This spring and early summer flowering annual, a member of the mint family, is an ideal plant to grow in our Cypriot gardens. Do not be mislead by its common name, ‘Bells of Ireland’, as it was originally found growing at this end of the Mediterranean – Turkey, Syria and the Caucasus (between the Black Sea and the Caspian Sea), and a long way from Ireland!  It is thought that the name came about because of the green calyces, (sepals), which surround the tiny white flowers, reminiscent of green Irish gardens.

Used extensively by florists for its longevity in floral displays, it is also a good border plant.  Beware of the thorny foliage though, as some people can develop allergies from being pricked and it is better to remove the leaves for floral art. Moluccella is equally attractive when dried, when it turns a light beige colour. The small number of tiny seeds are tucked deep down in the dried calyces and are awkward to remove and sometimes very slow to germinate. Try putting the seeds into the fridge or freezer for a few days before sowing, as this can eventually stimulate it into growth.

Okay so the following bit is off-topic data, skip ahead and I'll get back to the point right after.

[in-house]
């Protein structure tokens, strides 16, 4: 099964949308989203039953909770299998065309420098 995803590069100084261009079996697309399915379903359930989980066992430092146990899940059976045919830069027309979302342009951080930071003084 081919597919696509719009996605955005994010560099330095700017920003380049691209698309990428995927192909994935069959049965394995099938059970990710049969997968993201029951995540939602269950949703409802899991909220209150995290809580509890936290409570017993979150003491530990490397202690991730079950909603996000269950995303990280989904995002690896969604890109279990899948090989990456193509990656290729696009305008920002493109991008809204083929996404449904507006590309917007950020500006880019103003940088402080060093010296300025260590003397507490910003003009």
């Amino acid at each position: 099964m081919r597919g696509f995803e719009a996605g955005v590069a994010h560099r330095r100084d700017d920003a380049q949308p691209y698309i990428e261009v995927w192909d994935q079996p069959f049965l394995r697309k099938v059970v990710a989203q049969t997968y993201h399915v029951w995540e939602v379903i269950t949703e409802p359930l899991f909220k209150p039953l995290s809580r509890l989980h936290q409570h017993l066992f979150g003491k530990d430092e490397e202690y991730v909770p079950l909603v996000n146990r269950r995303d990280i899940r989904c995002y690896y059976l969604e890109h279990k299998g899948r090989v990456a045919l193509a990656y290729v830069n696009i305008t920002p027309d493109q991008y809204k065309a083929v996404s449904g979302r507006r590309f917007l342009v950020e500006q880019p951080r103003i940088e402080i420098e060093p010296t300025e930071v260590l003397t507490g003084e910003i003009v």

The upright and sometimes branching stems can reach upwards of one metre in ideal conditions of well-drained, fertile soil, but they are not fussy about the soil content. Whilst they may grow well in a sunny spot in northern Europe, some shade in the hottest part of the day is preferable in our summer gardens. These plants do not like humidity at all, so are best grown away from the coast

APRIL
  • Botanical name:   Laurus nobilis AGM
  • Family name:   Lauraceae
  • Common names:   ‘Bay Tree’, ‘True Laurel’, ‘Sweet Bay’ or ‘Grecian Laurel’

Bay Laurel is a very handsome tree or a large shrub when mature, and an asset to have in any garden.  In some countries, it is known by the name of ‘Daphne’, due to its associations with Greek mythology: Daphne pursued by Apollo, sought haven with her mother, who turned her into a laurel tree.